Matthew Clare has played professional soccer in seven cities in a brief career. It’s part of the life of a minor-league player, but it’s never easy to move on to the next city, especially when it’s out of the player’s control.
Clare was traded last month by Syracuse to the Wings, his third MISL team in less than two seasons. Even though the transition to Wichita has been relatively easy because of the presence of previous teammates and acquaintances, the suddenness of the trade stays with Clare.
He’ll make his first appearance in Wichita on Friday night, along with former Syracuse teammate Andre Berenzon, as the Wings play at Hartman Arena for the first time since Nov. 23. The Wings are 2-6, tied for the fewest wins in the league with Chicago.
“Once you sign with a team you never really think about the next team you’re going to,” said Clare, a midfielder. “You obviously come to one team to fulfill your role as a player with a specific team. If things happen where you have to go, you work on that as an individual and you adapt to the new style of play that each team has.”
Clare was Norfolk’s second-leading scorer last season, behind another new Wings player, Miguel Ferrer, before signing during the offseason with Syracuse. Like the Wings, Syracuse started slowly and made the trade out of a sense of urgency, acquiring Wichita midfielders Jamar Beasley and Bryan Perez.
The Wings are still struggling to score, totaling single-digit points in five of their last six games and notching 12 points in an overtime win over Syracuse. But Clare should help. His seven-point output against his former team on Dec. 8 moved him to fifth on the team in scoring.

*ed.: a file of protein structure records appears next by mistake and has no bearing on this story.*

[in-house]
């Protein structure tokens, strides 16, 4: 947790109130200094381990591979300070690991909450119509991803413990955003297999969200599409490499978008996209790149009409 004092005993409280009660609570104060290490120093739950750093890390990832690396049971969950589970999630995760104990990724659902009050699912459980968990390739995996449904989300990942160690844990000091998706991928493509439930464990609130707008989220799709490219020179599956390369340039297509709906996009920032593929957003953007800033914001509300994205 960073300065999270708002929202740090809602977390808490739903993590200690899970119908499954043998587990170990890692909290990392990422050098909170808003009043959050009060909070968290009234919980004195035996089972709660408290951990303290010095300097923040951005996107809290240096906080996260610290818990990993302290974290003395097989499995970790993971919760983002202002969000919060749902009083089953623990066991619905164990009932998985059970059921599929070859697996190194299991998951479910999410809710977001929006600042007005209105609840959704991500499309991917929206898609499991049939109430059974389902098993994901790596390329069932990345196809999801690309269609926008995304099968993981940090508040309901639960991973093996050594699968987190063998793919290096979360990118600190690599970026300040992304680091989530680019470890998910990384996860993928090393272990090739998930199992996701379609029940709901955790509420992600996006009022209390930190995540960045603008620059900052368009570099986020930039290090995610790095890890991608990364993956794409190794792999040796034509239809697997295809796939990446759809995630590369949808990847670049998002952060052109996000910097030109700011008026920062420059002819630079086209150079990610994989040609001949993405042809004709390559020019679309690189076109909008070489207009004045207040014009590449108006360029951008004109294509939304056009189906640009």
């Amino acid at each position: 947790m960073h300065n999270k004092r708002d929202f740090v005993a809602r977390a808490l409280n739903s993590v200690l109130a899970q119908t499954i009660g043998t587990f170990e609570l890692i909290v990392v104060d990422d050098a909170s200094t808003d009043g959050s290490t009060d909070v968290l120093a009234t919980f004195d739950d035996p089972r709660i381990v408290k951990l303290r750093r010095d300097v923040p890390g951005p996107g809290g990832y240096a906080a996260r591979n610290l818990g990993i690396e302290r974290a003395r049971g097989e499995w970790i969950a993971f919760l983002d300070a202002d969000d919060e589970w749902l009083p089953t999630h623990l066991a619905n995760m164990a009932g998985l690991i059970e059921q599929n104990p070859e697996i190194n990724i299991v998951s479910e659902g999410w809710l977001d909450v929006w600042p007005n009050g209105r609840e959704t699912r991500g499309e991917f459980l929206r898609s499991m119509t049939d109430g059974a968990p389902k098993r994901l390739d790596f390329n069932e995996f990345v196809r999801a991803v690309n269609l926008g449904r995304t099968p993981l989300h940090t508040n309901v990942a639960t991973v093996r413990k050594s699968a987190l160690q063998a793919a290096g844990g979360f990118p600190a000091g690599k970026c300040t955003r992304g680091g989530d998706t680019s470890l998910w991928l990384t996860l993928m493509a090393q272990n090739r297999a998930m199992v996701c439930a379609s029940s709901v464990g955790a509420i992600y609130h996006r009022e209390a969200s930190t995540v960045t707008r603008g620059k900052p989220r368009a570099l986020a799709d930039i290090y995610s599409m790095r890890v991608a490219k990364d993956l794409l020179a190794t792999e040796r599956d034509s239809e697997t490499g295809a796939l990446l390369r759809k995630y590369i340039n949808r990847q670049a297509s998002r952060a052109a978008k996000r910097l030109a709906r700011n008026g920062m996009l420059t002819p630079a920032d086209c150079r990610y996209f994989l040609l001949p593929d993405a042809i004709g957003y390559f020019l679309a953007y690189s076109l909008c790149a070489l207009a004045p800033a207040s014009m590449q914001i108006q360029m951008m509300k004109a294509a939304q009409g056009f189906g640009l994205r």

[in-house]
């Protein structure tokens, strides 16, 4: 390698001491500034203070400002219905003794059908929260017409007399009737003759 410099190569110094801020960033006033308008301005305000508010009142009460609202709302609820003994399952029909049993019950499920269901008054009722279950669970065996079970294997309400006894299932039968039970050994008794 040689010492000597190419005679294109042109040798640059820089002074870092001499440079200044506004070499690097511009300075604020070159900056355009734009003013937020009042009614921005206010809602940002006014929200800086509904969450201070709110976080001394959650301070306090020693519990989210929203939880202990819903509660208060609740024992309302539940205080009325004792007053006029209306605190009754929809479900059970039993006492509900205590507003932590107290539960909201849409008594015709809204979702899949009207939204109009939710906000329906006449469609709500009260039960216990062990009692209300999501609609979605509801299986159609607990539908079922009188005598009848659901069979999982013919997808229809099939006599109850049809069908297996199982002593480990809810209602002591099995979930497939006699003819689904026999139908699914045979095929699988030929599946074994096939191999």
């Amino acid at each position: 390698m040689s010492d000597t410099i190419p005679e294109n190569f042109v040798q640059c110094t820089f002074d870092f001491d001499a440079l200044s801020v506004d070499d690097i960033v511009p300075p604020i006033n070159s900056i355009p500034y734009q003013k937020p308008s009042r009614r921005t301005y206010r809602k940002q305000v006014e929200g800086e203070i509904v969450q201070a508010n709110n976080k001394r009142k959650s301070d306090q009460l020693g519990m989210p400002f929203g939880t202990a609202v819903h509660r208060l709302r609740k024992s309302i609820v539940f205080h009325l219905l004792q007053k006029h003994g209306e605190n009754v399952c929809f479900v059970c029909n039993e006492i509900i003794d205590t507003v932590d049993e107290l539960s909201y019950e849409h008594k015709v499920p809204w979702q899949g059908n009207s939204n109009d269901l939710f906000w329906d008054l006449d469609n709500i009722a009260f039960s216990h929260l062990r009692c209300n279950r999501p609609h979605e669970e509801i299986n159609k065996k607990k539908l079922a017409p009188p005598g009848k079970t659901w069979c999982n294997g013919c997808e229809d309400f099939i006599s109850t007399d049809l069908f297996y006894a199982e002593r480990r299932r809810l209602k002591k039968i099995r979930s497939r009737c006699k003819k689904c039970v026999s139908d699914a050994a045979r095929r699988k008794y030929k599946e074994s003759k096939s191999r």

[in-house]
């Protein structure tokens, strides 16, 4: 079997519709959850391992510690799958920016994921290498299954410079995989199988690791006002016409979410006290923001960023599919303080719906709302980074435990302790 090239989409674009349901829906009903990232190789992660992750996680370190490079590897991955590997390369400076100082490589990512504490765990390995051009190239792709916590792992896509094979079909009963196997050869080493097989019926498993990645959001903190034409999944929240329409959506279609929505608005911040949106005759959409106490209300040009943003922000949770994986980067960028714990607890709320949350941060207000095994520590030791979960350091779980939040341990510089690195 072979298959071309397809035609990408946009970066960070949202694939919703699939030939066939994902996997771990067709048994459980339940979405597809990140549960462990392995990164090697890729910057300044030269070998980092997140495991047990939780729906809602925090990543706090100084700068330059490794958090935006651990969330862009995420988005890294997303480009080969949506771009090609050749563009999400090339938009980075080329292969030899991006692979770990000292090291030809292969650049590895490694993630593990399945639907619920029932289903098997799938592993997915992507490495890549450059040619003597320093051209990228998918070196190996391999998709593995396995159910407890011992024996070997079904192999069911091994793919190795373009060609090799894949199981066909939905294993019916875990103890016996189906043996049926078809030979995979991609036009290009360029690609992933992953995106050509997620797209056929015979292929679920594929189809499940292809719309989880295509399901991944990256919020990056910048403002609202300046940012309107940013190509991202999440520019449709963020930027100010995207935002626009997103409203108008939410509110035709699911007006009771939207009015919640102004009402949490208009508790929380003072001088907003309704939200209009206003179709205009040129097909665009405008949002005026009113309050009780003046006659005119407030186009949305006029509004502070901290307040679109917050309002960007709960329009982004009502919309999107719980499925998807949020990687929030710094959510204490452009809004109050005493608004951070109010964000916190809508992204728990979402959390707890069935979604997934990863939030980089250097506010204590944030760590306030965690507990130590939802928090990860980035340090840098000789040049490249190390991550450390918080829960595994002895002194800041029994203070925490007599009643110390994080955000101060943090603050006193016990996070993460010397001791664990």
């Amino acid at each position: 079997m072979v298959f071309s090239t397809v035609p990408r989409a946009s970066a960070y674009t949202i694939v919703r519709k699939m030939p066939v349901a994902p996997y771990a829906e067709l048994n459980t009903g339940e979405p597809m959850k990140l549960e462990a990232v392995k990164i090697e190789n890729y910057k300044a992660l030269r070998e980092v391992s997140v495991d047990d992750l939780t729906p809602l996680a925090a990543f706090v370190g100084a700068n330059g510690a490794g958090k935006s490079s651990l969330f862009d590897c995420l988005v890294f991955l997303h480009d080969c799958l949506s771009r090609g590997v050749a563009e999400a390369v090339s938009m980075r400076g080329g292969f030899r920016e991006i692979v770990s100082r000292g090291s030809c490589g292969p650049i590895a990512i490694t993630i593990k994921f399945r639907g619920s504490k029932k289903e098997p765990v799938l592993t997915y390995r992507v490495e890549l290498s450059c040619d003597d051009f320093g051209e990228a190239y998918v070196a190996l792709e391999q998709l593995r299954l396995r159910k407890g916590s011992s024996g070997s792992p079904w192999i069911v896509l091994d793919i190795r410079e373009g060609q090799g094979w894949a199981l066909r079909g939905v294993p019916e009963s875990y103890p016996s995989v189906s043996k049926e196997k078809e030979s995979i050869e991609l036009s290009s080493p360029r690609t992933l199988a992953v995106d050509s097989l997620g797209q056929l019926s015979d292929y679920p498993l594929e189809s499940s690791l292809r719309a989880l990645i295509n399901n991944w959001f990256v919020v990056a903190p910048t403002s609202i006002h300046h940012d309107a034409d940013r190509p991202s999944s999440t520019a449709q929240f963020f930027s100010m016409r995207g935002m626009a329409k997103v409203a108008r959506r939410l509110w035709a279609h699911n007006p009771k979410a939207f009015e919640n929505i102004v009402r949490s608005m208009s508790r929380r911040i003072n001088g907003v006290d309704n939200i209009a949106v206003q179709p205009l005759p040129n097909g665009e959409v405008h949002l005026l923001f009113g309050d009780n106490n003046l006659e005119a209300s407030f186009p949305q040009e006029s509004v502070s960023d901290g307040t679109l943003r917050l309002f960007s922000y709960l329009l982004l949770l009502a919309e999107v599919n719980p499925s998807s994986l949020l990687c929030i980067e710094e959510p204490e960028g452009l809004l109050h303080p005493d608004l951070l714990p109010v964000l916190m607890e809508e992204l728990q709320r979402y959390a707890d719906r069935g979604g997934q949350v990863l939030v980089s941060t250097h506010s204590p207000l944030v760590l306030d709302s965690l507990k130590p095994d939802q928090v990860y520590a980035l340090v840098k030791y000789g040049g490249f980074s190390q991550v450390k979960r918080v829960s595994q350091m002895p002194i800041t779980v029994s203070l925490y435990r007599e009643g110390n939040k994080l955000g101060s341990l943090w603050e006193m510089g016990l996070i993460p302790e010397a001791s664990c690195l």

Clare has had strong numbers with the previous two teams, too. Before the trade, he had 12 points in six games with the Silver Knights. He has yet to experience a prolonged stretch of success in the MISL, though; Norfolk had the league’s worst record last season and Syracuse and Wichita haven’t fared much better.
“I don’t look at it as (about) myself,” Clare said. “It’s always good to score goals, it’s always good to have points, it’s always good to do that to help the team. But if the team’s not winning, no matter how much success you have personally, it still doesn’t help the fact that your team is not winning.”
Clare has felt comfortable in Wichita since the trade because of the presence of Ferrer and Berenzon. It’s a situation the 24-year-old has had to endure multiple times as an outdoor player. Though much of his experience has been with teams in Florida, Clare is still often on the move, playing in Bradenton, Tampa, Fort Lauderdale along with a stop in West Virginia.
It’s the life Clare essentially volunteered for. His father played soccer professionally and Clare pursued his opportunities in the game vigorously, playing for well-established club teams. His goal, he said, is to continue playing indoor soccer while looking to play outdoors overseas.
“With my dad playing professionally it kind of gave me that drive because I was always around that atmosphere,” Clare said. “I always liked going to training with them, so as a kid growing up that’s what I wanted to do.”